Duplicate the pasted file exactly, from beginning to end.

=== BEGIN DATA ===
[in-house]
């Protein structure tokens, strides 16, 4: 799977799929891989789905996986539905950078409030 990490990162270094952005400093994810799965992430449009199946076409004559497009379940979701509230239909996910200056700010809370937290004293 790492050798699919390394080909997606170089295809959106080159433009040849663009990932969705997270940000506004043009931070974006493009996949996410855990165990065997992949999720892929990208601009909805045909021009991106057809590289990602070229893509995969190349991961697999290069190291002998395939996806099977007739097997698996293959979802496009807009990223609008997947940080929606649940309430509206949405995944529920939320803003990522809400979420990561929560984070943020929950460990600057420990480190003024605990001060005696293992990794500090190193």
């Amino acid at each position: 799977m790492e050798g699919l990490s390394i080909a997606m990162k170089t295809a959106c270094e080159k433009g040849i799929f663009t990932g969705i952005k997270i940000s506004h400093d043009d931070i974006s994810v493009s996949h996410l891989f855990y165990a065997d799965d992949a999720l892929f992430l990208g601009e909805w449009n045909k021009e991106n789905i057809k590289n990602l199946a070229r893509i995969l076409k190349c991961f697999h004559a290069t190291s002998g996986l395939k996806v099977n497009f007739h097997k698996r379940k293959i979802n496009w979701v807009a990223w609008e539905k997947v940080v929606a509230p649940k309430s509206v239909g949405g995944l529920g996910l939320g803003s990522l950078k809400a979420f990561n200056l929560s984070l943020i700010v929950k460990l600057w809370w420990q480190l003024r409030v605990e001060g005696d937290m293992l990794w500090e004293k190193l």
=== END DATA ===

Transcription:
[in-house]
């Protein structure tokens, strides 16, 4: 799977799929891989789905996986539905950078409030 990490990162270094952005400093994810799965992430449009199946076409004559497009379940979701509230239909996910200056700010809370937290004293 790492050798699919390394080909997606170089295809959106080159433009040849663009990932969705997270940000506004043009931070974006493009996949996410855990165990065997992949999720892929990208601009909805045909021009991106057809590289990602070229893509995969190349991961697999290069190291002998395939996806099977007739097997698996293959979802496009807009990223609008997947940080929606649940309430509206949405995944529920939320803003990522809400979420990561929560984070943020929950460990600057420990480190003024605990001060005696293992990794500090190193």
């Amino acid at each position: 799977m790492e050798g699919l990490s390394i080909a997606m990162k170089t295809a959106c270094e080159k433009g040849i799929f663009t990932g969705i952005k997270i940000s506004h400093d043009d931070i974006s994810v493009s996949h996410l891989f855990y165990a065997d799965d992949a999720l892929f992430l990208g601009e909805w449009n045909k021009e991106n789905i057809k590289n990602l199946a070229r893509i995969l076409k190349c991961f697999h004559a290069t190291s002998g996986l395939k996806v099977n497009f007739h097997k698996r379940k293959i979802n496009w979701v807009a990223w609008e539905k997947v940080v929606a509230p649940k309430s509206v239909g949405g995944l529920g996910l939320g803003s990522l950078k809400a979420f990561n200056l929560s984070l943020i700010v929950k460990l600057w809370w420990q480190l003024r409030v605990e001060g005696d937290m293992l990794w500090e004293k190193l």